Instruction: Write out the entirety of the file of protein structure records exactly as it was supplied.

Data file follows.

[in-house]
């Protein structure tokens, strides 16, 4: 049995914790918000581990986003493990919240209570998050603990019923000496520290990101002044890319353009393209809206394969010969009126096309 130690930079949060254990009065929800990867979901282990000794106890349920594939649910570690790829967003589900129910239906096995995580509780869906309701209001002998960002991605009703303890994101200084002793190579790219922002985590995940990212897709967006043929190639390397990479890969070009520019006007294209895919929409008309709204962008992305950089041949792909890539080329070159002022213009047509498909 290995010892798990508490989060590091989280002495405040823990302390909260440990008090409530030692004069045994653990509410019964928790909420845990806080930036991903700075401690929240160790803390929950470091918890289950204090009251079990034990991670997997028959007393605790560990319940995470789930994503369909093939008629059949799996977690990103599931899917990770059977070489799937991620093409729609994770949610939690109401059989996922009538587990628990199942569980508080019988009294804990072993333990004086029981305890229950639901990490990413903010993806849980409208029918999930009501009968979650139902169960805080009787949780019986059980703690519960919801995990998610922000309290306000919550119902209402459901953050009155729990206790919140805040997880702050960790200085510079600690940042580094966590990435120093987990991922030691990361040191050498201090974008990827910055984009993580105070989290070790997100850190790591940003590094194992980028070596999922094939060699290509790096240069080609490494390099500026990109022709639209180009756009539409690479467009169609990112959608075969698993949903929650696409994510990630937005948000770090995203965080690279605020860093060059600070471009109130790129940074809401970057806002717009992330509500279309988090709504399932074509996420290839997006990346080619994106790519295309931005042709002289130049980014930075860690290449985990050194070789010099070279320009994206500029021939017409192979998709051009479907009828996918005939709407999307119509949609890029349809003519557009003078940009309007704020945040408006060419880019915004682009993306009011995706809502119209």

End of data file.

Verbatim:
[in-house]
């Protein structure tokens, strides 16, 4: 049995914790918000581990986003493990919240209570998050603990019923000496520290990101002044890319353009393209809206394969010969009126096309 130690930079949060254990009065929800990867979901282990000794106890349920594939649910570690790829967003589900129910239906096995995580509780869906309701209001002998960002991605009703303890994101200084002793190579790219922002985590995940990212897709967006043929190639390397990479890969070009520019006007294209895919929409008309709204962008992305950089041949792909890539080329070159002022213009047509498909 290995010892798990508490989060590091989280002495405040823990302390909260440990008090409530030692004069045994653990509410019964928790909420845990806080930036991903700075401690929240160790803390929950470091918890289950204090009251079990034990991670997997028959007393605790560990319940995470789930994503369909093939008629059949799996977690990103599931899917990770059977070489799937991620093409729609994770949610939690109401059989996922009538587990628990199942569980508080019988009294804990072993333990004086029981305890229950639901990490990413903010993806849980409208029918999930009501009968979650139902169960805080009787949780019986059980703690519960919801995990998610922000309290306000919550119902209402459901953050009155729990206790919140805040997880702050960790200085510079600690940042580094966590990435120093987990991922030691990361040191050498201090974008990827910055984009993580105070989290070790997100850190790591940003590094194992980028070596999922094939060699290509790096240069080609490494390099500026990109022709639209180009756009539409690479467009169609990112959608075969698993949903929650696409994510990630937005948000770090995203965080690279605020860093060059600070471009109130790129940074809401970057806002717009992330509500279309988090709504399932074509996420290839997006990346080619994106790519295309931005042709002289130049980014930075860690290449985990050194070789010099070279320009994206500029021939017409192979998709051009479907009828996918005939709407999307119509949609890029349809003519557009003078940009309007704020945040408006060419880019915004682009993306009011995706809502119209």